Study Buddy Reflections (10%)
For the study buddy reflections in this class you will work with a student in the class who is as different as possible from you. The instructor will pair students based on their answers to the “Study Buddy Cultural Self-Identifier” exercise, included below. Part of this class builds cultural competency, which you will need in any career field, and this is one way of shaping and practicing these skills. You will set up four meetings throughout the semester, discuss your readings and understandings of the text, share some of your portfolio entries, and explain how your cultural background allows you to see particular aspects of the text. In your 4-page study buddy reflection, you will a) summarize your meetings with your buddy, b) discuss and analyze one or two particular aspects of your conversations, and c) explain what you have learnt about yourself, your buddy, or the course from these meetings. The reflection paper requirements are also included below.
Study Buddy Cultural Self-Identifier
Race: ______________________________ Gender: __________________
Nationality: _________________________ Ethnicity: _________________
Languages: __________________________ Religion: _____________________
Are you: an athlete a veteran an international student
3 most important values: _______________, ______________________, _________________
Study Buddy Ground Rules
Please observe the following guidelines when meeting with your study buddy:
- We can disagree respectfully
- Ask rather than assume
- Ask instead of pretending to know
- Ask rather than misunderstand
- Everyone needs to be heard
Study Buddy First Steps
Please plan to complete the following tasks when meeting with your study buddy for the first time:
- Draft common goals for this semester
- Identify areas/parts of the class where your collaboration will be most beneficial
- Share the top three things your study buddy should know about you
- Establish a meeting plan (4x in the semester)
- Submit your goals, areas of collaboration, and schedule to the instructor after your first meeting
Study Buddy Reflection
Each time you meet with your study buddy, each of you will complete a 1-page double-spaced reflection, where you will a) summarize your meetings with your buddy, b) discuss and analyze one or two particular aspects of your conversations, and c) explain what you have learnt about yourself, your buddy, or the class from these meetings.
You will submit these reflections as one document by April 26, 2018. Even though these reflections are due at the end of the semester, I strongly encourage you to write them right after your actual meeting and to submit the first entry for review. Study Buddy Reflections will be graded on how well they address each of the three reflection parts:
I. What? (Summary and Description)
- What happened at the meeting? Who did you meet? When? Where? What did you talk about?
- What was your buddy like? Which observations can you make about him or her?
II. So What? (Analysis)
- What were your expectations coming into this meeting, and how were those met? What did you find pleasant, and what did you find awkward or uncomfortable? Why? What surprised you, and why? What bothered you, and why? What did you find interesting, and why? What did you find shocking, and why? What made you smile, and why?
III. What Now? (Proposal, Findings)
- What did you learn about the class or specific text you discussed because of your meeting and conversation with your study buddy?
- What did this meeting and the analysis of this meeting teach you about your study buddy, his or her culture, his or her values, and his or her goals?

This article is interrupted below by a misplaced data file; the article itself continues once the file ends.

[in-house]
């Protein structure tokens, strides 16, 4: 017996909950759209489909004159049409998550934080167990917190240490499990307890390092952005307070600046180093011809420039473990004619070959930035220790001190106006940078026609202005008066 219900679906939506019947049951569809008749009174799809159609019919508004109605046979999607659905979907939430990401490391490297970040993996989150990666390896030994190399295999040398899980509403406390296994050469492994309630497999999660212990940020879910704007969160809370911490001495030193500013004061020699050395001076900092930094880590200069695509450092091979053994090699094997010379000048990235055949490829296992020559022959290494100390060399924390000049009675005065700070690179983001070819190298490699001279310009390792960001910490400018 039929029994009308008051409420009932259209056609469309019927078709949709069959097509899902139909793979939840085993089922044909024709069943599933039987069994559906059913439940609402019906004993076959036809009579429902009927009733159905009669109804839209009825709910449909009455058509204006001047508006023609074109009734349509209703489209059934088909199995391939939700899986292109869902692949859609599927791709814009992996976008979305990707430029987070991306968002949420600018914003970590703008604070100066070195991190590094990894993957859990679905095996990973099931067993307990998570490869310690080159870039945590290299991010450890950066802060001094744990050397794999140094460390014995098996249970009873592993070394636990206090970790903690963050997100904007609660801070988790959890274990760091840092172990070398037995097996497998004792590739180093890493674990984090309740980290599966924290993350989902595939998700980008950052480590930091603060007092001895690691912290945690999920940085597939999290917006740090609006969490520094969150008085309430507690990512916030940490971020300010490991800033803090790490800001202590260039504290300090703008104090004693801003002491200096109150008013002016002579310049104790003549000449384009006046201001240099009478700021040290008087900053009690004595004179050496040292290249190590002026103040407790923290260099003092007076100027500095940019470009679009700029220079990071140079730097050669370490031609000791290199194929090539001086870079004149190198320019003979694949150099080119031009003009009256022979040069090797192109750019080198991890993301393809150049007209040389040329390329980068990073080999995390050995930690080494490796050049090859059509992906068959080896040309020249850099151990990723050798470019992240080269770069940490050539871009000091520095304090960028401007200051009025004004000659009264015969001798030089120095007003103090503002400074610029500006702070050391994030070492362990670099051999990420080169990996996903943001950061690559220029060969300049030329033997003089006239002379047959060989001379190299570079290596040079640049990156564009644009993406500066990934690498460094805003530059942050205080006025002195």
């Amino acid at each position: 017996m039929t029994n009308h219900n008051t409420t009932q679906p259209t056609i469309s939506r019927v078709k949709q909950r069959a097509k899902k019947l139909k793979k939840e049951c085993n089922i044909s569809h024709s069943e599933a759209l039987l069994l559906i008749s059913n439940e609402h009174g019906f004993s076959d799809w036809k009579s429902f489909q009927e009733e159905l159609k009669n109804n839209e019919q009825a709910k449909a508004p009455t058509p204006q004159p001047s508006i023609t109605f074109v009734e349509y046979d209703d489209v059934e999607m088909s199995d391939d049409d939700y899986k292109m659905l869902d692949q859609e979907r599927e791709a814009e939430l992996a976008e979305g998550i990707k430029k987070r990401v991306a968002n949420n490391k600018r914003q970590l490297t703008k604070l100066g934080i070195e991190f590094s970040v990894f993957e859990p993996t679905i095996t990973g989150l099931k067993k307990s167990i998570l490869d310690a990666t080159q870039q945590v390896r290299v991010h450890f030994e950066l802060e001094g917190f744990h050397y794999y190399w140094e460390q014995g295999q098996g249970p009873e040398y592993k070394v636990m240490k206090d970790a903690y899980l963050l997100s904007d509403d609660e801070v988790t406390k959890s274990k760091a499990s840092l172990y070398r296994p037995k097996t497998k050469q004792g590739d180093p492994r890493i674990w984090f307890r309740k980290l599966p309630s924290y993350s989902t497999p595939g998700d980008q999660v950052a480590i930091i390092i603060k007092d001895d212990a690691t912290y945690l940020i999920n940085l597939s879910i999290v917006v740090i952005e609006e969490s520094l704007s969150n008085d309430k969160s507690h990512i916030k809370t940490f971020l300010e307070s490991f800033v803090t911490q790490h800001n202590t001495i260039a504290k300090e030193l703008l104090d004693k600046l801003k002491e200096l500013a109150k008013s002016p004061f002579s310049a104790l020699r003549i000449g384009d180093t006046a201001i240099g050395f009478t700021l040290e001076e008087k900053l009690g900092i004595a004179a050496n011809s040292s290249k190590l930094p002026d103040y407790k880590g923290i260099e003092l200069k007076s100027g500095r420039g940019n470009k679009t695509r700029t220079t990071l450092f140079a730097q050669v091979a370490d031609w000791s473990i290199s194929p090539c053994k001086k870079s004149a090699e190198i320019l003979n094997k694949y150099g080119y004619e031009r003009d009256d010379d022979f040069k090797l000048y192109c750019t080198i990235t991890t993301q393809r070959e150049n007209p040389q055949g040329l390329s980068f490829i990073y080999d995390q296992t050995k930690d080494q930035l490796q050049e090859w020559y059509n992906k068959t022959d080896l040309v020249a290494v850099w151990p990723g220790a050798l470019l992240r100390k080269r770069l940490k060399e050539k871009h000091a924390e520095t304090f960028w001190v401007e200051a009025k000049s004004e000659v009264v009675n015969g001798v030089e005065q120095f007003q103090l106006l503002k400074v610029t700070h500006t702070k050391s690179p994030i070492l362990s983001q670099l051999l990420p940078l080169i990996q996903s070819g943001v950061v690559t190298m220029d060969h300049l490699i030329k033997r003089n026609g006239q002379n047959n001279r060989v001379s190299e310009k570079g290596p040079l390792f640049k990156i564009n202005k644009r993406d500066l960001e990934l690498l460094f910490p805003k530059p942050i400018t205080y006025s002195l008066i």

- What did this meeting and the analysis of this encounter teach you about yourself, your culture, your values, and your goals?
- What is one lesson you draw from this experience, and why? How is that lesson going to affect you?
Final Exam (20%)
For the final exam you will complete the last set of writing assignments for the poetry out of class and write a 2-page reflection about your learning process and insights in this class during our exam period.
Class meets 2 times per week for 16 weeks
- Tuesday: Course Introduction: How to Read and Write in World Literature
- Thursday: Gocsik, “Writing about Literature;” Rabie, “Drought” (on Blackboard, noted as “Bb”)
- Tuesday: Cisneros, “Woman Hollering Creek” (Bb); Mahfouz, “The Answer Is No” (Bb)
- Thursday: Dr. Chris Leeth (Asst. Director of Counseling) visits class
- Tuesday: Read from “Bless Me, Ultima” (Bb)
- Thursday: Portfolio 1 due in class
- Tuesday: Read from Achilles in Vietnam (Bb)
- Thursday: Read Iliad (book i)
- Tuesday: Read Iliad (books iii, vii, ix)
- Thursday: Read Iliad (books xi, xiv)
- Tuesday: Read Iliad (books xvi, xviii, xix)
- Thursday: Read Iliad (xxii, xxiv)
- Tuesday: Read Caruth, “The Wound and the Voice” (Bb); Portfolio 2 due in class
- Thursday: Read The Tempest (Act 1)
- Tuesday: Read The Tempest (Act 2 and 3)
- Thursday: Read The Tempest (Act 4)
- Tuesday: Read The Tempest (Act 5 and epilogue)
- Thursday: Portfolio 3 due in class
- Tuesday: Jacob Pursell (from Media Services) visits class
- Thursday: Read Kite Runner (chapters 1 - 5)
- Tuesday: Read Kite Runner (chs. 6 – 10)
- Thursday: Read Kite Runner (11-15)
- Tuesday: Read Kite Runner (15-20)
- Thursday: Read Kite Runner (20-25); Portfolio 4 due in class
- Tuesday: Read Pennebaker, “Why Write about Trauma?” (Bb)
- Thursday: Read “Story Water” (171); “A Given” (282)
- Tuesday: Read “No Need to Ask” (306); “Music Master” (105)
- Thursday: Read “Guesthouse” (109); “The Tent” (Rumi, 98); Study Buddy Reflections due in class
- Tuesday: Read “The Force of Friendship” (Rumi, 84); “Two Kinds of Intelligence” (178)
- Thursday: Review and Reflection
- Tuesday: Final Exam
1In consultation with the author, this syllabus has been edited for length, removing details particular to the author’s context such as office hours and location, absence policies, honor codes, and other instructor-specific (or institution-specific) details.